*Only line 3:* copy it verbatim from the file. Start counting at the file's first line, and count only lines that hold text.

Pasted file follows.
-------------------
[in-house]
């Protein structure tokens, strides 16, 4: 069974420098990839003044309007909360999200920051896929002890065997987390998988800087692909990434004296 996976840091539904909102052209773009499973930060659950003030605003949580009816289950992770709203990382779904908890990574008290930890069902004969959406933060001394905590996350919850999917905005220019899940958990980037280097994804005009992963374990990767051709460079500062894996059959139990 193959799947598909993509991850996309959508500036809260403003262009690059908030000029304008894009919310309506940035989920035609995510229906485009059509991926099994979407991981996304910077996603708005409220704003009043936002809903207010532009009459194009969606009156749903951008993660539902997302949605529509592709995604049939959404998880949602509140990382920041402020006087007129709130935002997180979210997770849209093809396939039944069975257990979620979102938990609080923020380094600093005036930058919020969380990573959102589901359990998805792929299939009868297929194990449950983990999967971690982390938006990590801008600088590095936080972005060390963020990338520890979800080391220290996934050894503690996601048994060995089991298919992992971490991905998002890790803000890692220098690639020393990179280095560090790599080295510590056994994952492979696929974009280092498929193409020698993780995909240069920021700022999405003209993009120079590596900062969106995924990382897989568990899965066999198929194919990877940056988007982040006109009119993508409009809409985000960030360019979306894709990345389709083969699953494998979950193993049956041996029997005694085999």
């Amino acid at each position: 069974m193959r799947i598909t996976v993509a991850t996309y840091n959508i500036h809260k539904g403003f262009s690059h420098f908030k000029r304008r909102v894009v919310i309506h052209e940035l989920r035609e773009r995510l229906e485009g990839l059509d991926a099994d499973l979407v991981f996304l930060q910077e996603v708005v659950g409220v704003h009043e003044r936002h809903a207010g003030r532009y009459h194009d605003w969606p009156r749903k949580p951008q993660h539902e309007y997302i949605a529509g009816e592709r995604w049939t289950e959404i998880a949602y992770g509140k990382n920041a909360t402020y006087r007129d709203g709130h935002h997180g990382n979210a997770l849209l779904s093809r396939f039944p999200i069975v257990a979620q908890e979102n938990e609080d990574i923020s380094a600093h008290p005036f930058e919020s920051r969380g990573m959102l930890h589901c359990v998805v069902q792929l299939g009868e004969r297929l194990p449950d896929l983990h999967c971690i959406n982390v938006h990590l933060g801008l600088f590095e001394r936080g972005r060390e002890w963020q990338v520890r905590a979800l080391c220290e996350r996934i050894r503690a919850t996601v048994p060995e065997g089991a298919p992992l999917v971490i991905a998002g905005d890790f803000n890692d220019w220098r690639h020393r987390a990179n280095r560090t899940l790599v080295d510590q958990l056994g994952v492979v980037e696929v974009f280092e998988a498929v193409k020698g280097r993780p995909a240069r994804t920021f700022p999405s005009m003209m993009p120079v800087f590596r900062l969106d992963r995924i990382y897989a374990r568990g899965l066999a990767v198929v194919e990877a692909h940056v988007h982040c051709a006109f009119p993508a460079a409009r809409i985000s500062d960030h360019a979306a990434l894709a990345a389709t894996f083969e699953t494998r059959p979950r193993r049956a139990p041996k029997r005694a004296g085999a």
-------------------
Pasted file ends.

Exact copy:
């Amino acid at each position: 069974m193959r799947i598909t996976v993509a991850t996309y840091n959508i500036h809260k539904g403003f262009s690059h420098f908030k000029r304008r909102v894009v919310i309506h052209e940035l989920r035609e773009r995510l229906e485009g990839l059509d991926a099994d499973l979407v991981f996304l930060q910077e996603v708005v659950g409220v704003h009043e003044r936002h809903a207010g003030r532009y009459h194009d605003w969606p009156r749903k949580p951008q993660h539902e309007y997302i949605a529509g009816e592709r995604w049939t289950e959404i998880a949602y992770g509140k990382n920041a909360t402020y006087r007129d709203g709130h935002h997180g990382n979210a997770l849209l779904s093809r396939f039944p999200i069975v257990a979620q908890e979102n938990e609080d990574i923020s380094a600093h008290p005036f930058e919020s920051r969380g990573m959102l930890h589901c359990v998805v069902q792929l299939g009868e004969r297929l194990p449950d896929l983990h999967c971690i959406n982390v938006h990590l933060g801008l600088f590095e001394r936080g972005r060390e002890w963020q990338v520890r905590a979800l080391c220290e996350r996934i050894r503690a919850t996601v048994p060995e065997g089991a298919p992992l999917v971490i991905a998002g905005d890790f803000n890692d220019w220098r690639h020393r987390a990179n280095r560090t899940l790599v080295d510590q958990l056994g994952v492979v980037e696929v974009f280092e998988a498929v193409k020698g280097r993780p995909a240069r994804t920021f700022p999405s005009m003209m993009p120079v800087f590596r900062l969106d992963r995924i990382y897989a374990r568990g899965l066999a990767v198929v194919e990877a692909h940056v988007h982040c051709a006109f009119p993508a460079a409009r809409i985000s500062d960030h360019a979306a990434l894709a990345a389709t894996f083969e699953t494998r059959p979950r193993r049956a139990p041996k029997r005694a004296g085999a």